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Speleothem recording of the south Asian monsoon


Water resources in South Asia depend upon the intensity and distribution of the Indian Summer Monsoon (ISM) for which there are instrumental records covering only the last two centuries. However longterm climate proxy records,are needed to identify periodic or long-term natural forcing such as by variations in insolation, although these are often qualitative in nature. Speleothems (calcium carbonate deposits formed from percolating ground water in caves) provide rich archives of proxy data that record direct responses to local weather. In particular the isotopic ratios of 18O/16O and 13C/12C in calcite from speleothems in peninsular India have been directly related to decadal changes in monsoon rainfall. Isotope ratios in older speleothems provide semi-quantitative indications of monsoon intensity in peninsular India over previous centuries and millenia. We are extending this approach to the region where the ISM produces its greatest annual rainfall, the Shillong Plateau in NE India. New speleothem records from this area will potentially provide long-term reconstructions of the eastern ISM, which is critical for understanding the water balance in NE India and Bangladesh. Equally important, the same reconstructions will form the target for forward-modelling experiments using a regional atmospheric circulation model that will be designed to unravel the causal linkages between global and regional climate and the monsoon rainfall recorded in proxy form by speleothems. Proper understanding of these linkages is essential for the future management of water resources in South Asia.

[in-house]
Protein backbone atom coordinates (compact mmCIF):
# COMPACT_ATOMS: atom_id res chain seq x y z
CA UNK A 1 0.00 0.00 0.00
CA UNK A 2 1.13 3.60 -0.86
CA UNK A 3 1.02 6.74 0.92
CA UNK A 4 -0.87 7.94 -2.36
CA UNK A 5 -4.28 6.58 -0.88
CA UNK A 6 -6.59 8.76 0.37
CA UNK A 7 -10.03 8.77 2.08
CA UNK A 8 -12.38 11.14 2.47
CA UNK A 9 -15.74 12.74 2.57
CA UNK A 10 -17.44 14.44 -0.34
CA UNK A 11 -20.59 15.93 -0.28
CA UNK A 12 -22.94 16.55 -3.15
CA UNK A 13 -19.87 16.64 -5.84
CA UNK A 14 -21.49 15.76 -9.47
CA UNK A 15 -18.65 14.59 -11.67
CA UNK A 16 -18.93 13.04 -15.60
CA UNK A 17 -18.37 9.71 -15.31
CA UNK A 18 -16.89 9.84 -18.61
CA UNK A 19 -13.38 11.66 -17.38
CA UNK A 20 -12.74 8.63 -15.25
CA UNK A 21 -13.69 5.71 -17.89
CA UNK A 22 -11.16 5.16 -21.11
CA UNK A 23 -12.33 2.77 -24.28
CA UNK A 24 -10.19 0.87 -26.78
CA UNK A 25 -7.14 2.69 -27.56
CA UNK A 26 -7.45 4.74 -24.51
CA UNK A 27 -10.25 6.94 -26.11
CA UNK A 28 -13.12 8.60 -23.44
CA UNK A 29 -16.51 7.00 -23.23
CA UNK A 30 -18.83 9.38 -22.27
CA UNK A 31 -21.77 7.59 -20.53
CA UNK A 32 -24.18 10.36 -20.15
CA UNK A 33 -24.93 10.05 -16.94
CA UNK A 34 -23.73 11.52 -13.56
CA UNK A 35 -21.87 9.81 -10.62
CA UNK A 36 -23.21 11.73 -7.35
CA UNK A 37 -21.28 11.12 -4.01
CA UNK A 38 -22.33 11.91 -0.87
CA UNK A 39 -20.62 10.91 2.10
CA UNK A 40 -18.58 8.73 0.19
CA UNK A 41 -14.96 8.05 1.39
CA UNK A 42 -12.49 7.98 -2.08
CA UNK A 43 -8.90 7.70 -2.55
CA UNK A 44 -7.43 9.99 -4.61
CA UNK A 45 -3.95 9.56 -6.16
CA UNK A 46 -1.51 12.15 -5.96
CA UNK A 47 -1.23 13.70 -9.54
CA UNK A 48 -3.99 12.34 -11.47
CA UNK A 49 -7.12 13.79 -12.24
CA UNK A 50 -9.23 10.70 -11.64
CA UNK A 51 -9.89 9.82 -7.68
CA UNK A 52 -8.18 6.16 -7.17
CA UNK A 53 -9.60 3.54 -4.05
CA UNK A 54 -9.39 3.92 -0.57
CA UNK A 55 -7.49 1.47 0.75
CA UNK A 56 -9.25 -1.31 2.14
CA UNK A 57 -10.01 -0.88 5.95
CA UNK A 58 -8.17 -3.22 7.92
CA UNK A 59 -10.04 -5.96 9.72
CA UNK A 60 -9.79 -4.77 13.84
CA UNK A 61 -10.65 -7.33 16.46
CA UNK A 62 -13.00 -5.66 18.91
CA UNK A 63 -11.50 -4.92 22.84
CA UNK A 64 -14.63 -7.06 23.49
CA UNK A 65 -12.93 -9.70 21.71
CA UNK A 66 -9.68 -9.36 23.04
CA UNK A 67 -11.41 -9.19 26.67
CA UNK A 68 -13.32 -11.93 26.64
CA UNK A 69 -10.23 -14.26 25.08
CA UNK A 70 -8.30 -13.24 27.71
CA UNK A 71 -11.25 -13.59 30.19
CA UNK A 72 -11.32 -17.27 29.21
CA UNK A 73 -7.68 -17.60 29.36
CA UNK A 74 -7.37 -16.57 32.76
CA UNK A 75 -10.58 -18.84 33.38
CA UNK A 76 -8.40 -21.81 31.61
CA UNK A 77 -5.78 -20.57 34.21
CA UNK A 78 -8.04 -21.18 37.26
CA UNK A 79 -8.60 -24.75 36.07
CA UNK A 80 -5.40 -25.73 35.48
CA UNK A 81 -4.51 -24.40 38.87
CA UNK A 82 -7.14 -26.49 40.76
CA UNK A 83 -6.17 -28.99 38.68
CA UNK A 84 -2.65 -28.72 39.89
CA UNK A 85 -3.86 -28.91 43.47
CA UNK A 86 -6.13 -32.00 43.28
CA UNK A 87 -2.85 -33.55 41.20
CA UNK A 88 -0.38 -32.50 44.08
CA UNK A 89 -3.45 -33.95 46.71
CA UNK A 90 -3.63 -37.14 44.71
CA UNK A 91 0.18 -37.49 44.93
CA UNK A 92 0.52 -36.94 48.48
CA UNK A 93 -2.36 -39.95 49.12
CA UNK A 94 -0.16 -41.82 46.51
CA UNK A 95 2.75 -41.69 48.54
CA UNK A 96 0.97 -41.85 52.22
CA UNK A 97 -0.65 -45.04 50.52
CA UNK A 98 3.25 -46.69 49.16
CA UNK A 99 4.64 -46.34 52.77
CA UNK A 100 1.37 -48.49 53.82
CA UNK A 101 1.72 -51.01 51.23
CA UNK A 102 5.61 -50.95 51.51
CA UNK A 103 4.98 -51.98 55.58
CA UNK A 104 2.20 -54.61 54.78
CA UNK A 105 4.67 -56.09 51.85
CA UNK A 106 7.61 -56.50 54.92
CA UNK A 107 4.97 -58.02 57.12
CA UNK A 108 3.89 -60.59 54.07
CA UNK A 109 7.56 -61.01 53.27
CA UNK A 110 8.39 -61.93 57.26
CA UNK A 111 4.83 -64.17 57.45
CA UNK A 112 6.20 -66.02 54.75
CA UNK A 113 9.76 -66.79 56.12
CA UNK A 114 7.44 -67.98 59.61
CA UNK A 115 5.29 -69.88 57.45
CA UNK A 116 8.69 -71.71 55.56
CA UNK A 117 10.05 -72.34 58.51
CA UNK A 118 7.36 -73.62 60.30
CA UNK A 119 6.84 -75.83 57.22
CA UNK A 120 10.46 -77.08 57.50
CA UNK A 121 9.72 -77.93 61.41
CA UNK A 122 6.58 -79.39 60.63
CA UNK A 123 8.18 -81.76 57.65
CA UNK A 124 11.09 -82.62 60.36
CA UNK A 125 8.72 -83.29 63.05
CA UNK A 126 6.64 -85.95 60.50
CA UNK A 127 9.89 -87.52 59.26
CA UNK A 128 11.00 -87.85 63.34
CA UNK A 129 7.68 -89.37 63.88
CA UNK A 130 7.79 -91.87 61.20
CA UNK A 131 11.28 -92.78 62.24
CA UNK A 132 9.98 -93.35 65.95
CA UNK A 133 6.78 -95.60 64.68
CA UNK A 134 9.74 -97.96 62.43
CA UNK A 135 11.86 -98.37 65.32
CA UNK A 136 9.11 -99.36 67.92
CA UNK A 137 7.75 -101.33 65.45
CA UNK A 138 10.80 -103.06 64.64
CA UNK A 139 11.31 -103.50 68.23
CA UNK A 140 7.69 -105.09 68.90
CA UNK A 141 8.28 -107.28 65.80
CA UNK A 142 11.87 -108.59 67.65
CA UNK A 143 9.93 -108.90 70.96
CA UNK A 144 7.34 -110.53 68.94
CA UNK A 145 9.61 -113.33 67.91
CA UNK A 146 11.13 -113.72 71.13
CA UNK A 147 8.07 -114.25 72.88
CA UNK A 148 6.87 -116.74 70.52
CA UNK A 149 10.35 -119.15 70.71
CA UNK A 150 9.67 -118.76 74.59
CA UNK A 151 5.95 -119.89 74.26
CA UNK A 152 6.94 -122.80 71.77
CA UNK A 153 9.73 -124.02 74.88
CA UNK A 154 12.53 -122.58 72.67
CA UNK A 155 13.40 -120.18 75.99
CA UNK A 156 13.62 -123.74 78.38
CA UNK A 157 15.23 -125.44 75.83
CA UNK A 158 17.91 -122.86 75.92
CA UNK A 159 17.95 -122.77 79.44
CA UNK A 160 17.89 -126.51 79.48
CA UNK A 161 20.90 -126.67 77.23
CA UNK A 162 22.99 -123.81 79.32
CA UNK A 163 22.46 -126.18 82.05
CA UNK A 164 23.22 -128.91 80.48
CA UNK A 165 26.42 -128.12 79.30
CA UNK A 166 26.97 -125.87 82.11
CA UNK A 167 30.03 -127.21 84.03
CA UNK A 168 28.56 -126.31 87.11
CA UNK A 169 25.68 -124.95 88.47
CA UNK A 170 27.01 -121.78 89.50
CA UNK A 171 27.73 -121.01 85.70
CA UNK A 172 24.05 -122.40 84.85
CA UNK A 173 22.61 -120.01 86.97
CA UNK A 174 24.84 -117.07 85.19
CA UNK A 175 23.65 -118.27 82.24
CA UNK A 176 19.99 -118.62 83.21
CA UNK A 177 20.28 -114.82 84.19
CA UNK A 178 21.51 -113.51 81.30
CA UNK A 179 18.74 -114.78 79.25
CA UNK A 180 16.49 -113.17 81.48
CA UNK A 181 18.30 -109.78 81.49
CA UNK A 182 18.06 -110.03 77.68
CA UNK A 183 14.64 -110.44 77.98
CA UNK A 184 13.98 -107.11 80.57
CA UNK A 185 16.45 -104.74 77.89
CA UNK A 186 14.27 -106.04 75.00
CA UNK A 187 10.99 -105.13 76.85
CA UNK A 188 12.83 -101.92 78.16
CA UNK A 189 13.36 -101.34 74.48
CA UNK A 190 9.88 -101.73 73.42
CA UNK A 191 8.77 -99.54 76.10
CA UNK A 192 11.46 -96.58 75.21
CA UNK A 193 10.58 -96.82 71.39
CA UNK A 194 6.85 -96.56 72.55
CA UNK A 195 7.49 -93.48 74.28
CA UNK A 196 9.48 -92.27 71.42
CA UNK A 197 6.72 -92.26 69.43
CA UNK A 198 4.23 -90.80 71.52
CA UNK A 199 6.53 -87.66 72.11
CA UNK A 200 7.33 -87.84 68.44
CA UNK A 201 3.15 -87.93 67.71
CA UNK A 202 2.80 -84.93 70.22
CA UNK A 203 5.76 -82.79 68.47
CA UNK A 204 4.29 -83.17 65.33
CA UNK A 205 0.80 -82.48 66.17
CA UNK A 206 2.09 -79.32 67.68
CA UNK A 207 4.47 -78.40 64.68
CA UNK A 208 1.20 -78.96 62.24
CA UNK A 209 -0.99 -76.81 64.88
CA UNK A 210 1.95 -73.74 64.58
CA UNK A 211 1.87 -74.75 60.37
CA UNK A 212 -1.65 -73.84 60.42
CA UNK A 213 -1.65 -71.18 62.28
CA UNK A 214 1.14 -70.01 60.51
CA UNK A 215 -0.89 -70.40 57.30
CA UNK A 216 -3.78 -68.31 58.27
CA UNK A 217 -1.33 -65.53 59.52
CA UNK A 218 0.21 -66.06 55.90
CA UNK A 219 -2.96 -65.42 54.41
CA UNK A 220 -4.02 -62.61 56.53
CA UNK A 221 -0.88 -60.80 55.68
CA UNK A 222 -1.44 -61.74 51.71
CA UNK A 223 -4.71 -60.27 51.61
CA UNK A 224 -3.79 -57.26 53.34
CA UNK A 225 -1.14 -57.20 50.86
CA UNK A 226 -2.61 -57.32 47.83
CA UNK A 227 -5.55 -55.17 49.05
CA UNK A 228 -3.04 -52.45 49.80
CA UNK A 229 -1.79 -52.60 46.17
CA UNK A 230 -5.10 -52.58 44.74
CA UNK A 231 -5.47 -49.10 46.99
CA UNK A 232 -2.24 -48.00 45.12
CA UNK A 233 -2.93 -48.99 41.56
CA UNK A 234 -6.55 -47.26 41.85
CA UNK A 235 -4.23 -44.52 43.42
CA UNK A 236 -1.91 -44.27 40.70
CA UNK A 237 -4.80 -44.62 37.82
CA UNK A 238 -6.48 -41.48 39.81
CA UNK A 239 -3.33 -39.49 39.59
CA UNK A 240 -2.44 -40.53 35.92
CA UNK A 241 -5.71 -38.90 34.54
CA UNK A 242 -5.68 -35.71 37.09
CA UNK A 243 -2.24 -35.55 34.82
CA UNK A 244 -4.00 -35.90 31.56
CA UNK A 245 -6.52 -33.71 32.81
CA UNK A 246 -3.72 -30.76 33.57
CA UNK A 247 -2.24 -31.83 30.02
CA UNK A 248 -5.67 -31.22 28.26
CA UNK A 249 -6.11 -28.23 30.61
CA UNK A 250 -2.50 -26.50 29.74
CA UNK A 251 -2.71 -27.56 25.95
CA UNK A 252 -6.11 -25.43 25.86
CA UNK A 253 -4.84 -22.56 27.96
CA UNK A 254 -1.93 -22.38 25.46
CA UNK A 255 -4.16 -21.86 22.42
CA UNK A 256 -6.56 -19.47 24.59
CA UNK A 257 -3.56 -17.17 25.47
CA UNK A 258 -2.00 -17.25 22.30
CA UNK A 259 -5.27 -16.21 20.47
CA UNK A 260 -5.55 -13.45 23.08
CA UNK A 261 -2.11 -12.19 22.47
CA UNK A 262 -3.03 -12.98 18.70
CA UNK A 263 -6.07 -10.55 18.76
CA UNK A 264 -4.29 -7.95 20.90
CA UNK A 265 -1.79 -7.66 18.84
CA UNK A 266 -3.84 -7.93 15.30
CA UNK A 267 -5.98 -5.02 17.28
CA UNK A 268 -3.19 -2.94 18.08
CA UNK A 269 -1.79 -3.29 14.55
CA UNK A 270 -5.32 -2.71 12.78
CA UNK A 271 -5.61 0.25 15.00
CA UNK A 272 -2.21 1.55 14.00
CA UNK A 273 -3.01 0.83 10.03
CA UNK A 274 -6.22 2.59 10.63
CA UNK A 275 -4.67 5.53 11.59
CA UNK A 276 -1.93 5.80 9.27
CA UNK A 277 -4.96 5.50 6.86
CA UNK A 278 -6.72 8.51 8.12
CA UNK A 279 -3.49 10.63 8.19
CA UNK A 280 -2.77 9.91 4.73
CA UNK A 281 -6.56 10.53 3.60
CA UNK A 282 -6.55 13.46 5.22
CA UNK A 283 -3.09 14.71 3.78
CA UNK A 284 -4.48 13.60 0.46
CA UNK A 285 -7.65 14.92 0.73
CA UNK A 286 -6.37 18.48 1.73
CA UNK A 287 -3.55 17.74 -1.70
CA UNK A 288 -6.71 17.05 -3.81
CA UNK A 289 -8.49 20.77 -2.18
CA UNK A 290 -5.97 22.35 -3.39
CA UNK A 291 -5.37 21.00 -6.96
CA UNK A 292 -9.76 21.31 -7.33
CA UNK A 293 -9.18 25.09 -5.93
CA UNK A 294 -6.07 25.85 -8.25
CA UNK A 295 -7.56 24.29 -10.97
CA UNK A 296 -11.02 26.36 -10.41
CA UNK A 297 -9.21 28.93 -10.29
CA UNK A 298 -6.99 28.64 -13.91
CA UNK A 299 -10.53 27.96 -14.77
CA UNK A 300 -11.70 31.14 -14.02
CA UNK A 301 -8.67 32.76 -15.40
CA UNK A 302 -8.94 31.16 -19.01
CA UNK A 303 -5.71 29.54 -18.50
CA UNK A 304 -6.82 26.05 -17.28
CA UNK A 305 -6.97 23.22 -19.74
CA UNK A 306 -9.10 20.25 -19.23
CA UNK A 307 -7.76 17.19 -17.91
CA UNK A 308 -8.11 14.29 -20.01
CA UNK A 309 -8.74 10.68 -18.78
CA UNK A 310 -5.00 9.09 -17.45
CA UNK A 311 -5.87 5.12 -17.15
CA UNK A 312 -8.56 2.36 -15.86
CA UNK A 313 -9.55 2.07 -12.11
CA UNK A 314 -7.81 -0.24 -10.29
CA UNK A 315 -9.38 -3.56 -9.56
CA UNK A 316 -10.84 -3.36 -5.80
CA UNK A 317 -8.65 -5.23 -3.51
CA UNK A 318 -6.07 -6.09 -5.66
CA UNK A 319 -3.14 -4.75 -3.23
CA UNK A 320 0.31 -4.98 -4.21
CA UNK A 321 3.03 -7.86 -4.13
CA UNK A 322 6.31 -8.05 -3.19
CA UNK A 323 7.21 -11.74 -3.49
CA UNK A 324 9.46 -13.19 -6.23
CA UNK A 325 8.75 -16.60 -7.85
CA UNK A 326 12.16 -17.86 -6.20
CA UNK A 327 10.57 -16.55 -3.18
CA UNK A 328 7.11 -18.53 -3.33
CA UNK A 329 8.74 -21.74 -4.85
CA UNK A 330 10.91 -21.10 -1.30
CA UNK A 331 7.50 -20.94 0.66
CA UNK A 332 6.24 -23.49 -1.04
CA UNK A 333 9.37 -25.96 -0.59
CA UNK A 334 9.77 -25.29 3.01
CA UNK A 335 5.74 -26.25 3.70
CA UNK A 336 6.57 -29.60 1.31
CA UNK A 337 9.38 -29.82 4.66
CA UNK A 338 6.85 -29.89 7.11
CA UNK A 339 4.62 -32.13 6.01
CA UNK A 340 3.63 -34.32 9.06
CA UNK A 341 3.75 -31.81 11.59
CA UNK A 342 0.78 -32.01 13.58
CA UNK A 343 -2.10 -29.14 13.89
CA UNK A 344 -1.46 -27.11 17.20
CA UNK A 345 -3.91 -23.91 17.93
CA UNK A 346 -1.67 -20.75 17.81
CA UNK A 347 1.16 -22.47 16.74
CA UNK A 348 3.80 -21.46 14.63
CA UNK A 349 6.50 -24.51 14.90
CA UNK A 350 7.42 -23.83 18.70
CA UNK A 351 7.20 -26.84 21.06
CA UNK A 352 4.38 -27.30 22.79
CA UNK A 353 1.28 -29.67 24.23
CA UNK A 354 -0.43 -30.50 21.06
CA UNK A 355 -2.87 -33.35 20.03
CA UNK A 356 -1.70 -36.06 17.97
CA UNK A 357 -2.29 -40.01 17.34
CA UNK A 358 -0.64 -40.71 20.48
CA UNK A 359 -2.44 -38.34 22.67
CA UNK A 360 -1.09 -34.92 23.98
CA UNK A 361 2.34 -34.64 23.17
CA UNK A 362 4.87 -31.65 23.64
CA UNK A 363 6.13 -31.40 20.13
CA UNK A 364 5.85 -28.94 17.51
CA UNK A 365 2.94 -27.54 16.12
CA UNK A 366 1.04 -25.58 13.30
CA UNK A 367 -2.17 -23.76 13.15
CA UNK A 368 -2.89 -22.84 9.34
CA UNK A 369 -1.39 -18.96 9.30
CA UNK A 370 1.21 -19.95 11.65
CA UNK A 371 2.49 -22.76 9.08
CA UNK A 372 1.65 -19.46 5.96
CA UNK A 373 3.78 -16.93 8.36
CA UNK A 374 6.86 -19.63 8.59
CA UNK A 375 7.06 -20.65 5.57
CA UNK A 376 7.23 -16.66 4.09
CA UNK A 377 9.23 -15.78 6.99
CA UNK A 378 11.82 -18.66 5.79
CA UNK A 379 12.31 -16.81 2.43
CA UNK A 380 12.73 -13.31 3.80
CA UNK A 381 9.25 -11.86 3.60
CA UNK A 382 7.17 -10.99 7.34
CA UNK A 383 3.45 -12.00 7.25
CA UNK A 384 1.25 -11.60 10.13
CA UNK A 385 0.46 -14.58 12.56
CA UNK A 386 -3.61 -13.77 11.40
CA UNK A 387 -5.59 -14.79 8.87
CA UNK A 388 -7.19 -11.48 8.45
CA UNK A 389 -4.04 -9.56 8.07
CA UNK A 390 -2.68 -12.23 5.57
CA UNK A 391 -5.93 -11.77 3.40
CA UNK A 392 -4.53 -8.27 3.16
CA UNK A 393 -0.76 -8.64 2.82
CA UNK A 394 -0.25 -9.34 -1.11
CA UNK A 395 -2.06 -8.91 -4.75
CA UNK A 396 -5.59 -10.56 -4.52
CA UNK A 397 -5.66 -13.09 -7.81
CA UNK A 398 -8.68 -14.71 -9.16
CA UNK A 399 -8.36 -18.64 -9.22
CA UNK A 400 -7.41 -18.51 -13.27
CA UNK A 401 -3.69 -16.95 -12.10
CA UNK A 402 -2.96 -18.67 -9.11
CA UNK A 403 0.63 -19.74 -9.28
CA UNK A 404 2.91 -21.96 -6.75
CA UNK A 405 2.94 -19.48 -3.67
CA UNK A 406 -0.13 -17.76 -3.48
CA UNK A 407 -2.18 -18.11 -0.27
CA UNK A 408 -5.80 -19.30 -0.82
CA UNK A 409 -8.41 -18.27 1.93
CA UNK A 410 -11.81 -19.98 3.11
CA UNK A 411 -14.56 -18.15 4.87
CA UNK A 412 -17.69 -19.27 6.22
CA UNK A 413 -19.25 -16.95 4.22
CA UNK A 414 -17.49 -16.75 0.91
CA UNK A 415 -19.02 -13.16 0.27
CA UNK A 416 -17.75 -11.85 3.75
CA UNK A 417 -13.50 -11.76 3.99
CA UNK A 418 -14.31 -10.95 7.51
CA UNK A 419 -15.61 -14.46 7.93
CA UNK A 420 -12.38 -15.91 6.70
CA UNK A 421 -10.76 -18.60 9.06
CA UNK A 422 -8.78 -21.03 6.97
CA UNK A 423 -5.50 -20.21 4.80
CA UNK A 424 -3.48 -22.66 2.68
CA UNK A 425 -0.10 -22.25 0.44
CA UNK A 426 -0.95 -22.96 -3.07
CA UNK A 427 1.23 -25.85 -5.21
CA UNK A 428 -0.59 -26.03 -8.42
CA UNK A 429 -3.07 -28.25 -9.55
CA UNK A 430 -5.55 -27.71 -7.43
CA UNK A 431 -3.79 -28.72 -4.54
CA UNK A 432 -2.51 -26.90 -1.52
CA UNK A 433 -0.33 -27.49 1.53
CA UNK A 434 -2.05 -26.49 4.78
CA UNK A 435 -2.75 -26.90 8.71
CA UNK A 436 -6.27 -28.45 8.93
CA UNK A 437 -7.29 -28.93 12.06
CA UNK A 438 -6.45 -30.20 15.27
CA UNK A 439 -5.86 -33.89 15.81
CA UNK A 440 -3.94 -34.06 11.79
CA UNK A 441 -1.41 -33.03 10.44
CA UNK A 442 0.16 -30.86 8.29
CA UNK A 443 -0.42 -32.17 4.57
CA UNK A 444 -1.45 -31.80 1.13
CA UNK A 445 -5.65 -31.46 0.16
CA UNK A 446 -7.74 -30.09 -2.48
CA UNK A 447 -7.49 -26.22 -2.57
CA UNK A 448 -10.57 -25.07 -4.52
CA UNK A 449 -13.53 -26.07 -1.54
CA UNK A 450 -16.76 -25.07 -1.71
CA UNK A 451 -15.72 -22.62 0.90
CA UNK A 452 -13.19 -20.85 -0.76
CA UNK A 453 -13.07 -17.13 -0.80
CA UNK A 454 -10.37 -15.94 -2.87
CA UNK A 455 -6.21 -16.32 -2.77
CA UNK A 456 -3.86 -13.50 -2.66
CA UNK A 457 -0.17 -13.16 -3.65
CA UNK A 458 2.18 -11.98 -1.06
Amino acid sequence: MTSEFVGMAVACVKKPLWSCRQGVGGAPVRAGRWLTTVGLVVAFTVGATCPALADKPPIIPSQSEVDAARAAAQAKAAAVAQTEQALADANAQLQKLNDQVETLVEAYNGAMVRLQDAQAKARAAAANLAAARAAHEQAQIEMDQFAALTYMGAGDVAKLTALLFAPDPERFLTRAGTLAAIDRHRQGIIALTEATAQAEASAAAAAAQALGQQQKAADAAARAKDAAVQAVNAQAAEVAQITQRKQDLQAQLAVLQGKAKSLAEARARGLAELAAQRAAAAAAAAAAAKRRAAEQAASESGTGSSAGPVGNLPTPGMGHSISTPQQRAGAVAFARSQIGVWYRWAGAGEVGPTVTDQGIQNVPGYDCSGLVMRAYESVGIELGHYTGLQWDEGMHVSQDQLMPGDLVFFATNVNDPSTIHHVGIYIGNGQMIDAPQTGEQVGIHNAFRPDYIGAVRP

• Dave Mattey, RHUL
  • Nathalie Grassineau, RHUL
  • Rebecca Fisher, RHUL
  • Nigel Harris , Open University
  • Peter van Calsteren, Open University


  • NERC



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